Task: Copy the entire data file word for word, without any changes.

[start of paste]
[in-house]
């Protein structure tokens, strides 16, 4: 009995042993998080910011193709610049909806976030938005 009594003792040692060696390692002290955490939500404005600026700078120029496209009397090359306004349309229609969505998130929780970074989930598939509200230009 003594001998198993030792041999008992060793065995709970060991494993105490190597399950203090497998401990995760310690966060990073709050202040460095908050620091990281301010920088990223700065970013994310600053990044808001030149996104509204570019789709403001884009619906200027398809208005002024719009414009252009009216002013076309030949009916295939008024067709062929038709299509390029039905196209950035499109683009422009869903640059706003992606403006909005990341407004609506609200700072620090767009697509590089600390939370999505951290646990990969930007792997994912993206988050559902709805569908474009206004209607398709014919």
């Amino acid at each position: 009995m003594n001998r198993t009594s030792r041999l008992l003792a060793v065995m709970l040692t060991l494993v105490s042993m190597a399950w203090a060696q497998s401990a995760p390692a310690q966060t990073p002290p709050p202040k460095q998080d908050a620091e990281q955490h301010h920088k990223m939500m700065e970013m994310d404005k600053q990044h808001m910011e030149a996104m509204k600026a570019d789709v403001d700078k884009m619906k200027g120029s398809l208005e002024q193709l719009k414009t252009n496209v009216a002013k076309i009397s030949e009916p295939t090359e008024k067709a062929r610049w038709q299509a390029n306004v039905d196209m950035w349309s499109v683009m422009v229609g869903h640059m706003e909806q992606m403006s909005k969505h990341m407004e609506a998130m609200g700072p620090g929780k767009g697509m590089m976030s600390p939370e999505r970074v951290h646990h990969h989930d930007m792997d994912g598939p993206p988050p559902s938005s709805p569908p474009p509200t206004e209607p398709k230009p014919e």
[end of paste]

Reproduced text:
[in-house]
């Protein structure tokens, strides 16, 4: 009995042993998080910011193709610049909806976030938005 009594003792040692060696390692002290955490939500404005600026700078120029496209009397090359306004349309229609969505998130929780970074989930598939509200230009 003594001998198993030792041999008992060793065995709970060991494993105490190597399950203090497998401990995760310690966060990073709050202040460095908050620091990281301010920088990223700065970013994310600053990044808001030149996104509204570019789709403001884009619906200027398809208005002024719009414009252009009216002013076309030949009916295939008024067709062929038709299509390029039905196209950035499109683009422009869903640059706003992606403006909005990341407004609506609200700072620090767009697509590089600390939370999505951290646990990969930007792997994912993206988050559902709805569908474009206004209607398709014919």
């Amino acid at each position: 009995m003594n001998r198993t009594s030792r041999l008992l003792a060793v065995m709970l040692t060991l494993v105490s042993m190597a399950w203090a060696q497998s401990a995760p390692a310690q966060t990073p002290p709050p202040k460095q998080d908050a620091e990281q955490h301010h920088k990223m939500m700065e970013m994310d404005k600053q990044h808001m910011e030149a996104m509204k600026a570019d789709v403001d700078k884009m619906k200027g120029s398809l208005e002024q193709l719009k414009t252009n496209v009216a002013k076309i009397s030949e009916p295939t090359e008024k067709a062929r610049w038709q299509a390029n306004v039905d196209m950035w349309s499109v683009m422009v229609g869903h640059m706003e909806q992606m403006s909005k969505h990341m407004e609506a998130m609200g700072p620090g929780k767009g697509m590089m976030s600390p939370e999505r970074v951290h646990h990969h989930d930007m792997d994912g598939p993206p988050p559902s938005s709805p569908p474009p509200t206004e209607p398709k230009p014919e």